Harvesting okra is like an intense game of Where's Waldo but played at the pace of, say, hockey. Once the beautiful flower drops, the remaining fruit is well camouflaged among the stalk and leaves and, because it grows at the rate of about a foot a second, the fruit can become tough and inedible if not picked quickly. So you are constantly trying to keep up.
Adding to the normal fun and games of an okra harvest is my inability to reach the top of the plant as some of the plants are about seven feet high. In addition, I had developed a strange skin reaction to the oils from the plant, and the bushy leaves flying in my face made seeking the fruit more frustrating.
Now we were instructed by our farmer friend Mr. C. that is was a good idea to give Okra a haircut every once in awhile. I am not sure why this is good for the plant but it sure would make seeing the developing fruit much easier. But for some unknown reason, I have a hard time performing actions that seem like they are harming a plant. Another inane action on my part was not wearing gloves which would eliminate my rash problem. So after a week being stubborn, I decided to take control of the situation. I took out the clippers and put on my long gloves. The result, a much better relationship with Okra.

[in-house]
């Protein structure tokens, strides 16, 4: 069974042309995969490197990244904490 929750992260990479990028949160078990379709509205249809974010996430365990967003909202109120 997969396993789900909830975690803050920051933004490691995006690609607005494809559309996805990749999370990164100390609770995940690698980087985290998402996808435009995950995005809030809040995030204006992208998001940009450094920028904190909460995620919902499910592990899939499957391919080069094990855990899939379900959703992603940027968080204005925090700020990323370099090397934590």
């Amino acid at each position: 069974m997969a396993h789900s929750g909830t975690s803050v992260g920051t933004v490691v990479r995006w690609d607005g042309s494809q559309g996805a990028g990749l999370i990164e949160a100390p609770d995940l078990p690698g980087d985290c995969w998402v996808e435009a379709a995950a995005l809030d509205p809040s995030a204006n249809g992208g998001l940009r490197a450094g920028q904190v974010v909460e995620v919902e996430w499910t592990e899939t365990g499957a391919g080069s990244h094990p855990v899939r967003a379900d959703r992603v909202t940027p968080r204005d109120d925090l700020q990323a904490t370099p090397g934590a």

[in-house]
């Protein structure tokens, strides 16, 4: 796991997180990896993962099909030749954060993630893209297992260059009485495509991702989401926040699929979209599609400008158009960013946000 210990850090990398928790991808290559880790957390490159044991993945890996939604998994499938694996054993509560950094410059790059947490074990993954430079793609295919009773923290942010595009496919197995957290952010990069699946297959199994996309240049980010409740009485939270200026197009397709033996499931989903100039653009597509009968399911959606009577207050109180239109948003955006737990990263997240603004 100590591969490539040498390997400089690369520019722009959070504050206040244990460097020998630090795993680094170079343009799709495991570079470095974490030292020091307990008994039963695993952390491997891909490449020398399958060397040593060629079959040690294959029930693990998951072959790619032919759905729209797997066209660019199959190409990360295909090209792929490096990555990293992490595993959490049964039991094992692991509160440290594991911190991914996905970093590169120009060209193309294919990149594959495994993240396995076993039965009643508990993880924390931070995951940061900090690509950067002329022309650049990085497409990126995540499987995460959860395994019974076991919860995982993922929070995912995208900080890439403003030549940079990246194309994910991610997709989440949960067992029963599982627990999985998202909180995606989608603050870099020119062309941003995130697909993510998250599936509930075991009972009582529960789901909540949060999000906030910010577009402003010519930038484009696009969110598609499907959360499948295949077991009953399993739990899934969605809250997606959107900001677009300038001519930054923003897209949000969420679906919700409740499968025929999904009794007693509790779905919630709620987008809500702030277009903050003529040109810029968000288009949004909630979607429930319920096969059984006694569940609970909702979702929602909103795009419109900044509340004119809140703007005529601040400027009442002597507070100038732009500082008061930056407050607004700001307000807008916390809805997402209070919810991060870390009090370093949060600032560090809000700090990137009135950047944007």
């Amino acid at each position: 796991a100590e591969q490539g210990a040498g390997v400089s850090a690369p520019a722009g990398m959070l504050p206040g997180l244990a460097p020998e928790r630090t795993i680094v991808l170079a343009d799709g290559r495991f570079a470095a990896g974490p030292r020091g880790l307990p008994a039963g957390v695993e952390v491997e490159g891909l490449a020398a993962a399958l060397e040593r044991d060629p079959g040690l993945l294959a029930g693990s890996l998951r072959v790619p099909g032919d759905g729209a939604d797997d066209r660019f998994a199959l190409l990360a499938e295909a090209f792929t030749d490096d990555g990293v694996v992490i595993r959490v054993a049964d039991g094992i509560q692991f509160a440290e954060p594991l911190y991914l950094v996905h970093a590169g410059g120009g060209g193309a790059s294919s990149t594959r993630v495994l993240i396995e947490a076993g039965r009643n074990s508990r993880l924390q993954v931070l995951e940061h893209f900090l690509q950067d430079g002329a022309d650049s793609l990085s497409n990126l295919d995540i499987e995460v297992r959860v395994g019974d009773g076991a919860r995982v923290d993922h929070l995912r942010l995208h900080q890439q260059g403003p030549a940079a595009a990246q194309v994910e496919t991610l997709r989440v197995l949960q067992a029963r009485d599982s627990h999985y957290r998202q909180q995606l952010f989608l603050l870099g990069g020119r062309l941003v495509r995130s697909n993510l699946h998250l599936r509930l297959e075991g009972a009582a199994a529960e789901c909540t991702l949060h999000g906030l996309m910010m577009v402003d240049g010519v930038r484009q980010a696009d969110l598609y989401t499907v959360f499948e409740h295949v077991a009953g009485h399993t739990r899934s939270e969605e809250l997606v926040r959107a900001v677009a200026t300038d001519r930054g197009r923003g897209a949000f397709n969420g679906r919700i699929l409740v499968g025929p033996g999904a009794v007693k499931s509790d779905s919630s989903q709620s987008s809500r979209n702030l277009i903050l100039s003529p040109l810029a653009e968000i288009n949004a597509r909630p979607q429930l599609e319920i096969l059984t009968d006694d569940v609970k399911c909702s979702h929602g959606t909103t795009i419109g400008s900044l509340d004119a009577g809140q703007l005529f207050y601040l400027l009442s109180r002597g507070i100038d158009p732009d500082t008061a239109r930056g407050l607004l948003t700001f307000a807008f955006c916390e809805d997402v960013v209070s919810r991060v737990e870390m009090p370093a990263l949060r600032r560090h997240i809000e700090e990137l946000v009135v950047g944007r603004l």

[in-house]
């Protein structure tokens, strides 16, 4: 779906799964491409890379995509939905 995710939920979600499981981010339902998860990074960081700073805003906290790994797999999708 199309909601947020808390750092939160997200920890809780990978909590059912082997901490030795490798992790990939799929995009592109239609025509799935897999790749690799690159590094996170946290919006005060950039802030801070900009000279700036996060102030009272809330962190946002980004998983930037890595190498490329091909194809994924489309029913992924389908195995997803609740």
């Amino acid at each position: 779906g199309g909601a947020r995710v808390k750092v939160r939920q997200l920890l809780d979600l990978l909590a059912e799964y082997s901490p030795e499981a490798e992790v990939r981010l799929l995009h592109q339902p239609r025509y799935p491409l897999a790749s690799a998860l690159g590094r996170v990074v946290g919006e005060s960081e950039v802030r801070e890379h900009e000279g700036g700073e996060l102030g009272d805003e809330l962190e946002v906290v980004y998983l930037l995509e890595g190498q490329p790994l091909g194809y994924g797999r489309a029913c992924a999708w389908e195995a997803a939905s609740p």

When you get up close and personal with vegetables on a regular basis you come to know them out of context. Yesterday, sitting in a restaurant with my husband, I glanced on a distant wall and noticed a painting of a flower, blown up very large a la O'Keefe. "That's okra", I said. Having no okra on our plates my husband was puzzled but then saw I was pointing at the wall with the painting. Of course I had to get up and go check to see if the artist named the flower in the painting and it was, indeed, okra.